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Morgan City Hurricanes

January 28, 2020 Local Interest 0 Comments

“Morgan City Hurricanes” sounds like a sports team moniker, but this post pertains to the storms that have devastated St. Mary Parish over the years. No one likes to make the news as the target for hurricanes, but for resilient Louisianans, it’s a fact of life. Our area is affected by tropical storm winds and rainfall every 2.5 years, directly hit for a few hours every 8 years, and struck by a major hurricane every 24.5 years. Some of us are still recovering from the most recent landfall in 2019. Continue reading to learn about the three most significant hurricanes to pass through Morgan City, Louisiana.

Hurricane Juan (October 28, 1985)

Hurricane Juan formed in the central Gulf of Mexico and looped offshore twice. By the time Juan made landfall in Morgan City, peak winds had reached 85 mph. The storm was noted for its erratic movements and tremendous amount of rainfall– over 12 inches at a time– which caused flooding in 42 of Louisiana’s 64 parishes. Texas, Alabama, Florida, and Mississippi were also affected.

People who remember this event recall the mass exodus of more than 2,000 state residents from their homes, including the evacuation of shelters. All told, Juan was responsible for 12 deaths and $1.5 billion in damage.

Hurricane Andrew (August 26, 1992)

Category 5 Hurricane Andrew holds the distinction as the second-most destructive hurricane in U.S. history. After crossing Florida and circling the Gulf of Mexico, it reached Louisiana as a category 3 storm, 20 miles southwest of Morgan City. Maximum winds up to 115 mph caused significant damage to houses in Morgan City, Berwick, and Patterson– $150 million worth in St. Mary Parish alone.

We were fortunate to avoid the full force of the storm, which reached sustained winds of 175 mph and damage totaling $27.3 billion spanning Louisiana, Florida, Alabama, and the Bahamas. More than 2,000 Louisiana residents evacuated their homes to the safety of two municipal shelters. Residents remember the heroism of rescuers who risked it all to save the young, the elderly, and the trapped. Sixty-five people died in the storm overall, but none in our neighborhoods, thanks to the organized evacuation efforts.

Hurricane Barry (July 13, 2019)

Category 1 Hurricane Barry moved through Morgan City like a freight train, raising the Atchafalaya River to levels few had seen before. Electricity was knocked out for a third of all residents, roofs blew off, large debris blew off the highway, and trees toppled. Even though Barry reached sustained winds of 75 mph, it didn’t stop one couple from marrying during the tropical storm; the optimists viewed the hurricane wind and rain as “a sign of good luck” and a “family tradition” of sorts, as the bride’s grandparents, too, tied the knot during a hurricane nearly 70 years prior.

A local coffee shop served $1,000 worth of donuts and made 23 pots of coffee during the storm. These stories are a true testament to the grit and determination of Morgan City residents. Though there was only one fatality, the storm caused $600 million in damage from the Florida panhandle to the upper Texas coast.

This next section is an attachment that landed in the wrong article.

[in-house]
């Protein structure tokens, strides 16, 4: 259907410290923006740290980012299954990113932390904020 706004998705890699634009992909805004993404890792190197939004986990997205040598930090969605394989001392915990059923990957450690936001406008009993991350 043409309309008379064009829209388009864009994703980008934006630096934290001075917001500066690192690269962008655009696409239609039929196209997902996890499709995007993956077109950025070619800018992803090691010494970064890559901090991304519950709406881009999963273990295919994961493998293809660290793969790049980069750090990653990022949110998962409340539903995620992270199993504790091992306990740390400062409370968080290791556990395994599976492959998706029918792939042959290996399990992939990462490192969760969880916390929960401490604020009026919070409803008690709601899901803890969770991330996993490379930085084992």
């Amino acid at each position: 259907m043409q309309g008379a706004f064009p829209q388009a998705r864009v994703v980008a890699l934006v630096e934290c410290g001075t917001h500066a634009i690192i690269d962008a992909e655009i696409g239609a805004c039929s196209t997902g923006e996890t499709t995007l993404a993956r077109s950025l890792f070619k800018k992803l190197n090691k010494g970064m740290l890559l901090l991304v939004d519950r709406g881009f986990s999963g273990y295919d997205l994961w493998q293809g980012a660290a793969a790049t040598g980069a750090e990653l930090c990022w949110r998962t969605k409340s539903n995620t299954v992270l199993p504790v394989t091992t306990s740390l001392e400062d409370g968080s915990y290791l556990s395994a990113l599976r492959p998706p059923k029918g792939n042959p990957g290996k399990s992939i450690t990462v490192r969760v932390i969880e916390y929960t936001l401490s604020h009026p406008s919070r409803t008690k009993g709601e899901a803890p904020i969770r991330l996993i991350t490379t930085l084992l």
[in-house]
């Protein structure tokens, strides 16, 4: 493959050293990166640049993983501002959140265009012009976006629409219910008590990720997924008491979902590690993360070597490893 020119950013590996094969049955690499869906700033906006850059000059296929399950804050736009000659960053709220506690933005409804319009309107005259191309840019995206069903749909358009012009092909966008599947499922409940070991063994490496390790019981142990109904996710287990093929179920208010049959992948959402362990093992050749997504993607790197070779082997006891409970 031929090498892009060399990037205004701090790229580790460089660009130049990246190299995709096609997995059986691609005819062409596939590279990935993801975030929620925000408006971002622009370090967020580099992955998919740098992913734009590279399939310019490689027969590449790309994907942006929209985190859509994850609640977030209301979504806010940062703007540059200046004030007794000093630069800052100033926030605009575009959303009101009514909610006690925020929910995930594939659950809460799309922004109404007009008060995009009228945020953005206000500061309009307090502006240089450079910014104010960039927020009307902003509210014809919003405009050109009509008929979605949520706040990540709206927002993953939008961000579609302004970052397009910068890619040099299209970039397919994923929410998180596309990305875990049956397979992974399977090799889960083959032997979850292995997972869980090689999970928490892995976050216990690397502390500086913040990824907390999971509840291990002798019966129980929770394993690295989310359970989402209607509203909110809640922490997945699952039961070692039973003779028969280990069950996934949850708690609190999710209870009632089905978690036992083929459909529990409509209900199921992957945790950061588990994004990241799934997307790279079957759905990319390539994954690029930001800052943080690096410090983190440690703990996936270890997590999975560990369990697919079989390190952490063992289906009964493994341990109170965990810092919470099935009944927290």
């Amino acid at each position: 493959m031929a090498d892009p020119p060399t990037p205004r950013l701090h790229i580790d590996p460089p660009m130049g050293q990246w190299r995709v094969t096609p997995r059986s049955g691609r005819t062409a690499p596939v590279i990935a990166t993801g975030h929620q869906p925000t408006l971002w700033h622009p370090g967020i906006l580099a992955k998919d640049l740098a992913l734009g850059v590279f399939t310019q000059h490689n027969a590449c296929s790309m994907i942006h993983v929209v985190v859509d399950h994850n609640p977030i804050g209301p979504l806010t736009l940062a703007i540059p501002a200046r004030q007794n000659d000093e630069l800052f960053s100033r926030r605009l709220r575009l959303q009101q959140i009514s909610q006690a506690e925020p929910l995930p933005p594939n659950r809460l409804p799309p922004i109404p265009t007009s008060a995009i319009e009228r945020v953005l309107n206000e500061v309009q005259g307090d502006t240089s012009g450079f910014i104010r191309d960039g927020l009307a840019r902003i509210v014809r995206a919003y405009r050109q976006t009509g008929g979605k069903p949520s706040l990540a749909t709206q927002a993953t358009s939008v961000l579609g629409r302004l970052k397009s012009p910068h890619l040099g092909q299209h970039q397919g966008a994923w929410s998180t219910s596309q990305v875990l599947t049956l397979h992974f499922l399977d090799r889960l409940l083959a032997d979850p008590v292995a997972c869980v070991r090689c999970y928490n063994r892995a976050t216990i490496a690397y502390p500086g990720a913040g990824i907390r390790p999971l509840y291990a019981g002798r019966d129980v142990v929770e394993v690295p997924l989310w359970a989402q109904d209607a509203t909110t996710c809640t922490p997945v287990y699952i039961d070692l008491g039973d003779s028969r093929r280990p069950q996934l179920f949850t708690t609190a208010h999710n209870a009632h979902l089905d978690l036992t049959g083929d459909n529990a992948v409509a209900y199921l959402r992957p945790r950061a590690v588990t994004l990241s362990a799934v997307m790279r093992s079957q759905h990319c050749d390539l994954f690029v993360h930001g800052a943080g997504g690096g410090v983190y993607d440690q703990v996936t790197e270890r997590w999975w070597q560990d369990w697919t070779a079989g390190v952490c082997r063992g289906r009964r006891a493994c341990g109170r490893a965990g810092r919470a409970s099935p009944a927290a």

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Famous People from Morgan City

January 23, 2020 Local Interest 0 Comments

Morgan City has a rich and colorful history. In 1876, the town’s name was changed from Brashear City in honor of Charles Morgan, steamship and rail magnate, who dredged the Atchafalaya Channel to accommodate large sea-faring vessels. Ever the entrepreneur, Morgan played a pivotal role in the development of commerce and transportation throughout the south from 1850 until his death in 1878.

Also known as the gateway to the Gulf of Mexico, Morgan City was the birthplace and home of many notable people, including politicians, professional athletes, famous musicians, and businessmen.

Edwin Hawley Dwyer

Edwin “Eddy” Dyer was born in 1899 in Morgan City. He was a natural athlete and in school excelled in track and field, baseball, and football. The left-handed Dwyer went on to play Major League Baseball for the St. Louis Cardinals, where he pitched in 129 games over six seasons. Dwyer later managed the Cardinals with great success, before leaving the sport to tend to real estate ventures in Texas.

Raymond Emile Poole, a.k.a. Mo B. Dick

The singer, music producer, and rapper Raymond E. Poole is better known as Mo B. Dick. Born in 1965, he was one of the founders of the Medicine Men, which produced the majority of No Limit Records‘ releases in the late 1990s. Today, he is busy producing music for TV shows, movie soundtracks, and video games. As a teen, he taught himself to play guitar and is a member of the funk band, Merging Traffic Fellowship.

Anthony Joseph Guarisco, Jr.

Anthony “Tony” Guarisco, born in 1938, represented Senate District 21 (including the Louisiana parishes of St. Mary, St. Martin, and Assumption) from 1976–1988. The former Democratic Senator comes from a large Italian-American family in Morgan City. In the late 70s, Guarisco successfully sponsored a bill to allow doctors in Louisiana to prescribe medical marijuana for those in chemotherapy treatment and who suffer from glaucoma.

Elmer “Geronimo” Pratt 

Elmer Pratt was born in Morgan City, where his father worked in the scrap metal business. He served two tours in Vietnam, studied political science at UCLA, and after receiving multiple honors for his military service, became a high-ranking member of the Black Panthers in the late ’60s. Elmer, also known as Geronimo Pratt, served nearly three decades in prison after being wrongfully convicted of murder.